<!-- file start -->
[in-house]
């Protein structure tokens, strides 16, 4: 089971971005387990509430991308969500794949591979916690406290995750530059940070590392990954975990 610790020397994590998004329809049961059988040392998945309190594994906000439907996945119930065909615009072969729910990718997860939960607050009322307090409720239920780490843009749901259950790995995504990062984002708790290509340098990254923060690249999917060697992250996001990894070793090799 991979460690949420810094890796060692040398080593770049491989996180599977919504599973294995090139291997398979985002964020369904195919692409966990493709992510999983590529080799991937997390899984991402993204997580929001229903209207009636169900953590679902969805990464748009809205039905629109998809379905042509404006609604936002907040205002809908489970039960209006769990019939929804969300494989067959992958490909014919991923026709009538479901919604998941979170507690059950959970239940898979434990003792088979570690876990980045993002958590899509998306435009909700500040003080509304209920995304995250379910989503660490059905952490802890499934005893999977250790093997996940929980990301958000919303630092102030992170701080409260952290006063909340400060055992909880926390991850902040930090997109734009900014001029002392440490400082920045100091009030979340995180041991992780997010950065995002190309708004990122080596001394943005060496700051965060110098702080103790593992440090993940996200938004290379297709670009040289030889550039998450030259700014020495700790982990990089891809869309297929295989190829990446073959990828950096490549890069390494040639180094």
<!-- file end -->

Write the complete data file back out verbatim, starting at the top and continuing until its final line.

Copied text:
[in-house]
């Protein structure tokens, strides 16, 4: 089971971005387990509430991308969500794949591979916690406290995750530059940070590392990954975990 610790020397994590998004329809049961059988040392998945309190594994906000439907996945119930065909615009072969729910990718997860939960607050009322307090409720239920780490843009749901259950790995995504990062984002708790290509340098990254923060690249999917060697992250996001990894070793090799 991979460690949420810094890796060692040398080593770049491989996180599977919504599973294995090139291997398979985002964020369904195919692409966990493709992510999983590529080799991937997390899984991402993204997580929001229903209207009636169900953590679902969805990464748009809205039905629109998809379905042509404006609604936002907040205002809908489970039960209006769990019939929804969300494989067959992958490909014919991923026709009538479901919604998941979170507690059950959970239940898979434990003792088979570690876990980045993002958590899509998306435009909700500040003080509304209920995304995250379910989503660490059905952490802890499934005893999977250790093997996940929980990301958000919303630092102030992170701080409260952290006063909340400060055992909880926390991850902040930090997109734009900014001029002392440490400082920045100091009030979340995180041991992780997010950065995002190309708004990122080596001394943005060496700051965060110098702080103790593992440090993940996200938004290379297709670009040289030889550039998450030259700014020495700790982990990089891809869309297929295989190829990446073959990828950096490549890069390494040639180094």